An Utterance That Becomes a Person

On Now It’s Dark


Charles Bernstein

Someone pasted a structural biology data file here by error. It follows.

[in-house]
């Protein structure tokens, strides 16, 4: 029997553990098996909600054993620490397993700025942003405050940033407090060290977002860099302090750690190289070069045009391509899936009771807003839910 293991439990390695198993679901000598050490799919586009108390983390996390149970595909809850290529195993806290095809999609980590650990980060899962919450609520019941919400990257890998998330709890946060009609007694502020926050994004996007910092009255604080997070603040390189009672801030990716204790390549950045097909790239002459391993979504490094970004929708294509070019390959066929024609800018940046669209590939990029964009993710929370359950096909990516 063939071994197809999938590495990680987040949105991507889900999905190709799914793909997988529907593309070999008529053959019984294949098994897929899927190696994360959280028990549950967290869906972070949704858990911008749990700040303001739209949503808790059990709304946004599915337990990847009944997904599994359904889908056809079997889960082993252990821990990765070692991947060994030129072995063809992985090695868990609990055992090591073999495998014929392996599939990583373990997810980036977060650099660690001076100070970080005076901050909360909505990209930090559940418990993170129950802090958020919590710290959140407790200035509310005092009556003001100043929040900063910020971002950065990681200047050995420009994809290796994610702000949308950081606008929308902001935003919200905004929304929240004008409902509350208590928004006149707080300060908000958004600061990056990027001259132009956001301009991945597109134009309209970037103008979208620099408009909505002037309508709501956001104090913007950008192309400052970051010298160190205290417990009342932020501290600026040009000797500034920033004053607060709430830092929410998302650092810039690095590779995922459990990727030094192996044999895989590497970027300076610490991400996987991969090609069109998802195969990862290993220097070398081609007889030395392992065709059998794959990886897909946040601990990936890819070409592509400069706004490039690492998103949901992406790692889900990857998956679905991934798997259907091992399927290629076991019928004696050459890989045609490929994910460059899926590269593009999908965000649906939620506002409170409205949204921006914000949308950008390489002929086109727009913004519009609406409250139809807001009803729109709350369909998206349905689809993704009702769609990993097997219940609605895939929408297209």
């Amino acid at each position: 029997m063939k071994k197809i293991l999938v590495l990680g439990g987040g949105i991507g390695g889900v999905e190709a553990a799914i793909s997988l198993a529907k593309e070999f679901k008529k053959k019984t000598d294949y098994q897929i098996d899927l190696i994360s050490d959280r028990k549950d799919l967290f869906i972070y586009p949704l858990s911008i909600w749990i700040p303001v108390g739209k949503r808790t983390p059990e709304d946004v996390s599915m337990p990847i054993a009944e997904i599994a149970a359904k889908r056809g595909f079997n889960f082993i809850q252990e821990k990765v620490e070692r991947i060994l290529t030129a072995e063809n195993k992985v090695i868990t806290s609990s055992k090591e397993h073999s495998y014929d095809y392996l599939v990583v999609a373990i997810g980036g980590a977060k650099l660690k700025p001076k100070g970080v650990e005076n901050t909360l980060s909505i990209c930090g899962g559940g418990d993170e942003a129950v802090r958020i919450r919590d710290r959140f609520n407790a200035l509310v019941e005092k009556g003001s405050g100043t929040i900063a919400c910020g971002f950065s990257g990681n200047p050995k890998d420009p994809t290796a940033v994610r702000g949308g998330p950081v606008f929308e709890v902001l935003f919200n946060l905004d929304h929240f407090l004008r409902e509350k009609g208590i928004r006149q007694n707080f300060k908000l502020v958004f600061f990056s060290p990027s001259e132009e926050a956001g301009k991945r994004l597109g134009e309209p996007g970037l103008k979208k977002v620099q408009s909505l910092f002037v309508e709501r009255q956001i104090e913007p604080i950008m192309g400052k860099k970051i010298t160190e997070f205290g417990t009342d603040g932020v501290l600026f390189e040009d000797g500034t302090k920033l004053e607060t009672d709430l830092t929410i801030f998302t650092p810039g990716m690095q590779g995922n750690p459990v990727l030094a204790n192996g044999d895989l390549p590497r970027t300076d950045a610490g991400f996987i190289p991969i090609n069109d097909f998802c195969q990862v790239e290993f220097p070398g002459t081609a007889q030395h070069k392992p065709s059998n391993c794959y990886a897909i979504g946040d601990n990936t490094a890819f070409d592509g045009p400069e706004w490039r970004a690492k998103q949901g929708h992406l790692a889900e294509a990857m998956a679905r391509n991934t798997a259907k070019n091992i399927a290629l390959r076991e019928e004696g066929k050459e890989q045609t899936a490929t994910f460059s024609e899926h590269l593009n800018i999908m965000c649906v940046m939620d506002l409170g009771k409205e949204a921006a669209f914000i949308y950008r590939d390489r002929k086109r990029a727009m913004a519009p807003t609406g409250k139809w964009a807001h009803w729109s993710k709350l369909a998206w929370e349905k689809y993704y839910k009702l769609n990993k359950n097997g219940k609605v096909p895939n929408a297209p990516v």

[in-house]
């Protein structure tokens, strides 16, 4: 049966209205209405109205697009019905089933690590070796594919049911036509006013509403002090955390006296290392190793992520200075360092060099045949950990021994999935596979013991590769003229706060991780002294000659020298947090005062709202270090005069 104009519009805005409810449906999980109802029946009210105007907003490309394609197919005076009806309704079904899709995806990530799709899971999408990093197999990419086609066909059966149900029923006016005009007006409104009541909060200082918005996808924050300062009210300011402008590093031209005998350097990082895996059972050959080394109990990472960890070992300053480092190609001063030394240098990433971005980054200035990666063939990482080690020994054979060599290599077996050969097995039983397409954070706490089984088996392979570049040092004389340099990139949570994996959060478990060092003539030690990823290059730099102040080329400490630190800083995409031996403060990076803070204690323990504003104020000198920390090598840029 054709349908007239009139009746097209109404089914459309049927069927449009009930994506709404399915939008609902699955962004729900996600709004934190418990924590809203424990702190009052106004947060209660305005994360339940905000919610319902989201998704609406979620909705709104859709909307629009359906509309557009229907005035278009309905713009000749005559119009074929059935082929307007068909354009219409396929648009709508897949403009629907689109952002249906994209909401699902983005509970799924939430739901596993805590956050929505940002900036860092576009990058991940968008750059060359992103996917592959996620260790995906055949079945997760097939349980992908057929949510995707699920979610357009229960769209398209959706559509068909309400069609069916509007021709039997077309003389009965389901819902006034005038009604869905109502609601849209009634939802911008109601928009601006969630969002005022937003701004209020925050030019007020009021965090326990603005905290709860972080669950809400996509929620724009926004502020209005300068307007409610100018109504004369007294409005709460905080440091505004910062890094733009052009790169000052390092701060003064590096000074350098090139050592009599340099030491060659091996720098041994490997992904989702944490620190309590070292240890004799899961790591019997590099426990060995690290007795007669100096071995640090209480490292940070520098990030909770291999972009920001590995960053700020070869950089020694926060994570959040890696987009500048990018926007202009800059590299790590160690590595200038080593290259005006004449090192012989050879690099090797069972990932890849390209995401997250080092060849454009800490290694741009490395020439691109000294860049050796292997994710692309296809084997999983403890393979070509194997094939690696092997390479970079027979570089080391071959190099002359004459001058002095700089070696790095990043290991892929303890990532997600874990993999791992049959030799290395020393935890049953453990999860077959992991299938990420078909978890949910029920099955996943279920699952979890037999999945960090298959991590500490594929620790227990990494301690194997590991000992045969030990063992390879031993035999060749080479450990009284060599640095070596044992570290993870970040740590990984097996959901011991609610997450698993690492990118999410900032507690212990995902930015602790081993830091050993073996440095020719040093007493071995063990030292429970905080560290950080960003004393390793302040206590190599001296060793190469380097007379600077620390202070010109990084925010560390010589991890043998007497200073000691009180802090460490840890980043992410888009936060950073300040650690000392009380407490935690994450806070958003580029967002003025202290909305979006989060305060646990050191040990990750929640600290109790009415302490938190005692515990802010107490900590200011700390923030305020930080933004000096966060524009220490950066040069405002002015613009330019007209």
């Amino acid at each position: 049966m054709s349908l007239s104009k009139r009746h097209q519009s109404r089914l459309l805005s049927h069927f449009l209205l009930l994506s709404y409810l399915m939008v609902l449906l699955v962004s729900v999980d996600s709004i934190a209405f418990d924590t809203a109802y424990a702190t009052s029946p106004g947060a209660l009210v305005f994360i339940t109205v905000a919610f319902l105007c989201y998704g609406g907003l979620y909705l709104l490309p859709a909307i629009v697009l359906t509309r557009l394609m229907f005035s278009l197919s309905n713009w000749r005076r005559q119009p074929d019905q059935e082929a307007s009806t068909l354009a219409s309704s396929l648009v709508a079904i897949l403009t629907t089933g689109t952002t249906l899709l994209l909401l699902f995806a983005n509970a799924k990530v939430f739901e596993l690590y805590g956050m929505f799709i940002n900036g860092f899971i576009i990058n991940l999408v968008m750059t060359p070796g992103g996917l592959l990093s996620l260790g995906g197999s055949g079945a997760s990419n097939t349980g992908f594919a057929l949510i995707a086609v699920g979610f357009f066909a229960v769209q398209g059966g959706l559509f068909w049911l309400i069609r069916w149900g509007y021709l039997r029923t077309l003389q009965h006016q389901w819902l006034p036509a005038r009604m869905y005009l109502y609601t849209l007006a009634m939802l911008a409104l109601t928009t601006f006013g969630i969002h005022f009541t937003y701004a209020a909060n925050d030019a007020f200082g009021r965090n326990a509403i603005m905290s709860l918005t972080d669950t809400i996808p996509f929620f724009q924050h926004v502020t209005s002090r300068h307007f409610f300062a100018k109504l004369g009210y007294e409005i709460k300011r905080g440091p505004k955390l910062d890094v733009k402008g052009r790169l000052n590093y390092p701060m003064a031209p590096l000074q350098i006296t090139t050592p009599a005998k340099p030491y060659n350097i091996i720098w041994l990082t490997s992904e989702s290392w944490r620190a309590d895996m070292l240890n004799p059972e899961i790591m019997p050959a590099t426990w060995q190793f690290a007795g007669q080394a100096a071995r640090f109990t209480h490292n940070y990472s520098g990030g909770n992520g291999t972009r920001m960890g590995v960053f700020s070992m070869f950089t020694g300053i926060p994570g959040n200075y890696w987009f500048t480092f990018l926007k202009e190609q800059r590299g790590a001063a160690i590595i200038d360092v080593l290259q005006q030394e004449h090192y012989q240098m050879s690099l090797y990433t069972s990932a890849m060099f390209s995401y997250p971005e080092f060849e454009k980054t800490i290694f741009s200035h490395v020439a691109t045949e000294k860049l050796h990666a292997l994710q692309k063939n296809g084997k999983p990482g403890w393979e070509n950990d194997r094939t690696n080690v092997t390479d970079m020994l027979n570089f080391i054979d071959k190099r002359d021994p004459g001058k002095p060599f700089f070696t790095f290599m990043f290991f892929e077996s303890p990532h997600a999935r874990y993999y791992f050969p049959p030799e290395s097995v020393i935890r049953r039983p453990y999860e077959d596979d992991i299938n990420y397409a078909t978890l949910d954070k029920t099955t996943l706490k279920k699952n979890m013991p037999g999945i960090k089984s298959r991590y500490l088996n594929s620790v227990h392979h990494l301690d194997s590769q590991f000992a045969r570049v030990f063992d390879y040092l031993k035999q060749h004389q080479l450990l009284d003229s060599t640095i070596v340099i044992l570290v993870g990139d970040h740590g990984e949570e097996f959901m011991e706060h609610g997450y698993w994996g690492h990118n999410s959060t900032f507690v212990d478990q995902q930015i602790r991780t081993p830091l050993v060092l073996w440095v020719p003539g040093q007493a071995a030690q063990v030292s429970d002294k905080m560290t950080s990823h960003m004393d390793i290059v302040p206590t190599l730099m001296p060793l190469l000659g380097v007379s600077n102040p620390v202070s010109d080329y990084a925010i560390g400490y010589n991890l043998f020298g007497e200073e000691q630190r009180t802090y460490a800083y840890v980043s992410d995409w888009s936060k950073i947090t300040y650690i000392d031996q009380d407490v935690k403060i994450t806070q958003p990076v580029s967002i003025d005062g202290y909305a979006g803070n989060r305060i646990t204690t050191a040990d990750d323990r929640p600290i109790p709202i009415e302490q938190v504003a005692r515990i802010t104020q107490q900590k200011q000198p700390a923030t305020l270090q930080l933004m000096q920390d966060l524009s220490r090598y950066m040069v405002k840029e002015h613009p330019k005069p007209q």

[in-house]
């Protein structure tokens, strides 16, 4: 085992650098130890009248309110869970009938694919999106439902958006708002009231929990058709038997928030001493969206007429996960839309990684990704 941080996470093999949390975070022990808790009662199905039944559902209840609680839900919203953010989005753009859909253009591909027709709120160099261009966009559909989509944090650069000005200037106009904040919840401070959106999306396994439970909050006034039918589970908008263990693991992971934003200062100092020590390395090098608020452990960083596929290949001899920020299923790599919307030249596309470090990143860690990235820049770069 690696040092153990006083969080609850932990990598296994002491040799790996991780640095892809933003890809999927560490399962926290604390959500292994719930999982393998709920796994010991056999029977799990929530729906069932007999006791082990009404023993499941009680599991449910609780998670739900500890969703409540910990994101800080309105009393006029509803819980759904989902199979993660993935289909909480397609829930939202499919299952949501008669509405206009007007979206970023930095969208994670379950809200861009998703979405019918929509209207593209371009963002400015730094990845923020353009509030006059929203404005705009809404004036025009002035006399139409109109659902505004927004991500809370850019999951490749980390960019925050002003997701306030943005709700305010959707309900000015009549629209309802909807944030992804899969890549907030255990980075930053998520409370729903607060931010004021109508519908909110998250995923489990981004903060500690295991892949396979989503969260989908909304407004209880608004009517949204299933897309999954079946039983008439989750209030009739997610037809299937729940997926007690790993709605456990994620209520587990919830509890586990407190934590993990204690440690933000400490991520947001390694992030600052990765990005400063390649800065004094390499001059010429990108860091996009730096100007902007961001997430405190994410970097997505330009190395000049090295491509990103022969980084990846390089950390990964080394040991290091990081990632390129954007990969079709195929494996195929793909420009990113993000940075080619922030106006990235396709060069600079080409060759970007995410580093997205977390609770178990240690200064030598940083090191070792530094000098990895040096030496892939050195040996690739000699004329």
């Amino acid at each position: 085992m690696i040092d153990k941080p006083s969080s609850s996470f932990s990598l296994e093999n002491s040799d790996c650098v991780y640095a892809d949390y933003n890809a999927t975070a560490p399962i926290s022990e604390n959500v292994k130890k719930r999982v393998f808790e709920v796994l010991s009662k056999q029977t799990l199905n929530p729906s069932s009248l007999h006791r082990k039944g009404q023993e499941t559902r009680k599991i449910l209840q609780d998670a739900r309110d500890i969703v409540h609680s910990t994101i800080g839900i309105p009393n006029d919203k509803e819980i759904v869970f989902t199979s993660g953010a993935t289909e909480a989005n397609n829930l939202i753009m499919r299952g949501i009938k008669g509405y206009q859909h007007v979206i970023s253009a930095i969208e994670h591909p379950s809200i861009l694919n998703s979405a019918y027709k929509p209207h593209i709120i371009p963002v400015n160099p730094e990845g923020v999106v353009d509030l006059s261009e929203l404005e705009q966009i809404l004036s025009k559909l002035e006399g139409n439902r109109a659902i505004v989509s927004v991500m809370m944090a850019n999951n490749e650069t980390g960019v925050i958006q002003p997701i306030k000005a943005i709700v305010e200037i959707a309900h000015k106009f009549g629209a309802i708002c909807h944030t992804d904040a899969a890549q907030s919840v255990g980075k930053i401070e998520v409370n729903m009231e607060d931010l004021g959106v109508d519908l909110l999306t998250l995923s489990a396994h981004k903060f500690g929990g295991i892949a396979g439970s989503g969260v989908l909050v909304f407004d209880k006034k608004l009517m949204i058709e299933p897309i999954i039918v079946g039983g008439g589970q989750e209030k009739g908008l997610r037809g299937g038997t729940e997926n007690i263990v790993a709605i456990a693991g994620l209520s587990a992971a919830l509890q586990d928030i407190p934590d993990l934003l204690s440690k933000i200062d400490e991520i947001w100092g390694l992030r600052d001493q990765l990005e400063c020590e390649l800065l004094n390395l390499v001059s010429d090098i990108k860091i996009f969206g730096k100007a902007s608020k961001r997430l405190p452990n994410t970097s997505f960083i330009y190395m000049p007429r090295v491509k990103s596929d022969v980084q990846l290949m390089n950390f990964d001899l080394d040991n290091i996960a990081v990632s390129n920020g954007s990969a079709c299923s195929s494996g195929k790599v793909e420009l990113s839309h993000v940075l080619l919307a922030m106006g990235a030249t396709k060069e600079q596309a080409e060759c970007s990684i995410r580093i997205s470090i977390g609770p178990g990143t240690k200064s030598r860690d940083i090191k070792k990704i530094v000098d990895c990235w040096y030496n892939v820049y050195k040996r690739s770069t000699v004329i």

Peter Gizzi’s books have reinvented — why not just say haunted? — the lyric over the past decades, combing dark, melancholic plaint with unexpectedly tender feints, choruses, and refrains. Gizzi leads with the music of resonance; his lush surfaces have given his poems an unmistakable stamp. The voice in these poems is a construction that becomes an utterance that becomes a person. The poems are searing but not self-centered. Imagine fusing the most diffuse Schuyler with the most over-the-top Wieners, to use two paradigmatic examples of poetries quite remote in time from Gizzi’s. And yet that would not take into account a procedural/formal dimension of some of this work. He “samples” mood, tone, and atmosphere in a poetics of subliminal pensiveness. Gizzi has an engagement with American vernacular that works to give a pulsing palpability to his speculative/philosophical reflections/ruminations. His poems always feel grounded in, well, the supreme fiction of the ordinary/everyday. But also in the supreme fact of death and the necessity for mourning.